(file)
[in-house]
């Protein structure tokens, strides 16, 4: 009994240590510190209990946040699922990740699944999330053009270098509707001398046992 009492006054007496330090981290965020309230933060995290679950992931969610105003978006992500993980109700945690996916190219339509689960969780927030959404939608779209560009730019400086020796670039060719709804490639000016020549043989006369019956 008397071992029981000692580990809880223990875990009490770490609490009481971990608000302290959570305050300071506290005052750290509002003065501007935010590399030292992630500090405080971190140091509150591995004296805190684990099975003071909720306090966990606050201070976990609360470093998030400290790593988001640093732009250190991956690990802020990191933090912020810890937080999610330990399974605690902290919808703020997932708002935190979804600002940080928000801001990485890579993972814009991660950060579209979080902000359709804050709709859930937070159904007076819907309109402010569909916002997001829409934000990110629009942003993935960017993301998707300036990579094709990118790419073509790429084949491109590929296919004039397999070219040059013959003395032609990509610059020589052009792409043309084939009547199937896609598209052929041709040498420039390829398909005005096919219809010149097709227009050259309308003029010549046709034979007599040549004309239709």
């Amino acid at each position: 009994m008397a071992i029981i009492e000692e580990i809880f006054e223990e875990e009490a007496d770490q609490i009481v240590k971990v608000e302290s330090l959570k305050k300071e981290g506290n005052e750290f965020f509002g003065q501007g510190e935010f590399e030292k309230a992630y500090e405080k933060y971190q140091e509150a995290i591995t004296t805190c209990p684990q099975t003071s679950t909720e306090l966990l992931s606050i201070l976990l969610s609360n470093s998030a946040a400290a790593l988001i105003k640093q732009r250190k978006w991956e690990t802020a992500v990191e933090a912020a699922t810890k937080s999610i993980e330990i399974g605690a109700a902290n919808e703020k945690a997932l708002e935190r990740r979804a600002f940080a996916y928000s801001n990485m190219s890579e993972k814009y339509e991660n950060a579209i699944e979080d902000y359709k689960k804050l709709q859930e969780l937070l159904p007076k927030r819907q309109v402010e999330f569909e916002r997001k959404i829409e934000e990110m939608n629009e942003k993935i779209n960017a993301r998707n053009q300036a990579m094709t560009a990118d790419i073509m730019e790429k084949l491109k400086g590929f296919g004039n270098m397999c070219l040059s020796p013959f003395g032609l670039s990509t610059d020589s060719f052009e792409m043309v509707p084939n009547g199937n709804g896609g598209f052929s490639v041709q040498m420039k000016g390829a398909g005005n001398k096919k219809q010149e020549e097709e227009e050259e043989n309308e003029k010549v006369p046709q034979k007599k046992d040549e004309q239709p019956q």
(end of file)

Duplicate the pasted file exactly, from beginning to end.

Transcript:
[in-house]
């Protein structure tokens, strides 16, 4: 009994240590510190209990946040699922990740699944999330053009270098509707001398046992 009492006054007496330090981290965020309230933060995290679950992931969610105003978006992500993980109700945690996916190219339509689960969780927030959404939608779209560009730019400086020796670039060719709804490639000016020549043989006369019956 008397071992029981000692580990809880223990875990009490770490609490009481971990608000302290959570305050300071506290005052750290509002003065501007935010590399030292992630500090405080971190140091509150591995004296805190684990099975003071909720306090966990606050201070976990609360470093998030400290790593988001640093732009250190991956690990802020990191933090912020810890937080999610330990399974605690902290919808703020997932708002935190979804600002940080928000801001990485890579993972814009991660950060579209979080902000359709804050709709859930937070159904007076819907309109402010569909916002997001829409934000990110629009942003993935960017993301998707300036990579094709990118790419073509790429084949491109590929296919004039397999070219040059013959003395032609990509610059020589052009792409043309084939009547199937896609598209052929041709040498420039390829398909005005096919219809010149097709227009050259309308003029010549046709034979007599040549004309239709």
């Amino acid at each position: 009994m008397a071992i029981i009492e000692e580990i809880f006054e223990e875990e009490a007496d770490q609490i009481v240590k971990v608000e302290s330090l959570k305050k300071e981290g506290n005052e750290f965020f509002g003065q501007g510190e935010f590399e030292k309230a992630y500090e405080k933060y971190q140091e509150a995290i591995t004296t805190c209990p684990q099975t003071s679950t909720e306090l966990l992931s606050i201070l976990l969610s609360n470093s998030a946040a400290a790593l988001i105003k640093q732009r250190k978006w991956e690990t802020a992500v990191e933090a912020a699922t810890k937080s999610i993980e330990i399974g605690a109700a902290n919808e703020k945690a997932l708002e935190r990740r979804a600002f940080a996916y928000s801001n990485m190219s890579e993972k814009y339509e991660n950060a579209i699944e979080d902000y359709k689960k804050l709709q859930e969780l937070l159904p007076k927030r819907q309109v402010e999330f569909e916002r997001k959404i829409e934000e990110m939608n629009e942003k993935i779209n960017a993301r998707n053009q300036a990579m094709t560009a990118d790419i073509m730019e790429k084949l491109k400086g590929f296919g004039n270098m397999c070219l040059s020796p013959f003395g032609l670039s990509t610059d020589s060719f052009e792409m043309v509707p084939n009547g199937n709804g896609g598209f052929s490639v041709q040498m420039k000016g390829a398909g005005n001398k096919k219809q010149e020549e097709e227009e050259e043989n309308e003029k010549v006369p046709q034979k007599k046992d040549e004309q239709p019956q």